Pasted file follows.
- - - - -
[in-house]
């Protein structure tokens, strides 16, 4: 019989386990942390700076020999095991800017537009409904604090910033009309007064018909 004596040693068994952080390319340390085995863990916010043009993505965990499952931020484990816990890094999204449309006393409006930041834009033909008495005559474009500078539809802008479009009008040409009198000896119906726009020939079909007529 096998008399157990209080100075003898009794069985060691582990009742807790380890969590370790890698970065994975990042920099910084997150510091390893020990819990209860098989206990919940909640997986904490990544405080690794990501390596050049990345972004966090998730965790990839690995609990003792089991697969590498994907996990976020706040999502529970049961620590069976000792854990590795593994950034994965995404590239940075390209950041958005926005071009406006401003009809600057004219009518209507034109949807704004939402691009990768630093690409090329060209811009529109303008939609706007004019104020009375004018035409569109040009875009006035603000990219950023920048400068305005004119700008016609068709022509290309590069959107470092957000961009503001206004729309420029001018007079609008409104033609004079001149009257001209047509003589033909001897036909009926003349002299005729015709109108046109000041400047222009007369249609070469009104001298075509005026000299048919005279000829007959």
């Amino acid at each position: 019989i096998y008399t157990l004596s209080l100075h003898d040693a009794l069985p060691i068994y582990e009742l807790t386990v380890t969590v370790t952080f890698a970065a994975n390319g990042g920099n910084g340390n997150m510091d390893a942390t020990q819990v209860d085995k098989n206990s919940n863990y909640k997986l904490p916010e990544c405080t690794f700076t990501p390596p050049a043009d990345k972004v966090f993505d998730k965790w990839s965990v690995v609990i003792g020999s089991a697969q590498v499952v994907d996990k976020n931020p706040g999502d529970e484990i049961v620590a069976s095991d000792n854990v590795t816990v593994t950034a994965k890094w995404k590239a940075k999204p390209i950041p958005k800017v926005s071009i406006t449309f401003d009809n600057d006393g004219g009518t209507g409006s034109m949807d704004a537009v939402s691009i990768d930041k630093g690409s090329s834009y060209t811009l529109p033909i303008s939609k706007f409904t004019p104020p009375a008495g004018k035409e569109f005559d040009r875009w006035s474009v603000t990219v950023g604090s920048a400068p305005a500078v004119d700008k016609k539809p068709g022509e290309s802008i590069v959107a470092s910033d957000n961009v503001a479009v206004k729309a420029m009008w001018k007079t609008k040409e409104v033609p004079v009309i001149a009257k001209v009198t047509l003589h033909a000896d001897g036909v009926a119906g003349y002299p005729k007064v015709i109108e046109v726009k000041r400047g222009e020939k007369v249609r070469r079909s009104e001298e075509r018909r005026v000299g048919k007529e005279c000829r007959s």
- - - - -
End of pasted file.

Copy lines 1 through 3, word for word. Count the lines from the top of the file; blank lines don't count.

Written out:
[in-house]
């Protein structure tokens, strides 16, 4: 019989386990942390700076020999095991800017537009409904604090910033009309007064018909 004596040693068994952080390319340390085995863990916010043009993505965990499952931020484990816990890094999204449309006393409006930041834009033909008495005559474009500078539809802008479009009008040409009198000896119906726009020939079909007529 096998008399157990209080100075003898009794069985060691582990009742807790380890969590370790890698970065994975990042920099910084997150510091390893020990819990209860098989206990919940909640997986904490990544405080690794990501390596050049990345972004966090998730965790990839690995609990003792089991697969590498994907996990976020706040999502529970049961620590069976000792854990590795593994950034994965995404590239940075390209950041958005926005071009406006401003009809600057004219009518209507034109949807704004939402691009990768630093690409090329060209811009529109303008939609706007004019104020009375004018035409569109040009875009006035603000990219950023920048400068305005004119700008016609068709022509290309590069959107470092957000961009503001206004729309420029001018007079609008409104033609004079001149009257001209047509003589033909001897036909009926003349002299005729015709109108046109000041400047222009007369249609070469009104001298075509005026000299048919005279000829007959």
């Amino acid at each position: 019989i096998y008399t157990l004596s209080l100075h003898d040693a009794l069985p060691i068994y582990e009742l807790t386990v380890t969590v370790t952080f890698a970065a994975n390319g990042g920099n910084g340390n997150m510091d390893a942390t020990q819990v209860d085995k098989n206990s919940n863990y909640k997986l904490p916010e990544c405080t690794f700076t990501p390596p050049a043009d990345k972004v966090f993505d998730k965790w990839s965990v690995v609990i003792g020999s089991a697969q590498v499952v994907d996990k976020n931020p706040g999502d529970e484990i049961v620590a069976s095991d000792n854990v590795t816990v593994t950034a994965k890094w995404k590239a940075k999204p390209i950041p958005k800017v926005s071009i406006t449309f401003d009809n600057d006393g004219g009518t209507g409006s034109m949807d704004a537009v939402s691009i990768d930041k630093g690409s090329s834009y060209t811009l529109p033909i303008s939609k706007f409904t004019p104020p009375a008495g004018k035409e569109f005559d040009r875009w006035s474009v603000t990219v950023g604090s920048a400068p305005a500078v004119d700008k016609k539809p068709g022509e290309s802008i590069v959107a470092s910033d957000n961009v503001a479009v206004k729309a420029m009008w001018k007079t609008k040409e409104v033609p004079v009309i001149a009257k001209v009198t047509l003589h033909a000896d001897g036909v009926a119906g003349y002299p005729k007064v015709i109108e046109v726009k000041r400047g222009e020939k007369v249609r070469r079909s009104e001298e075509r018909r005026v000299g048919k007529e005279c000829r007959s």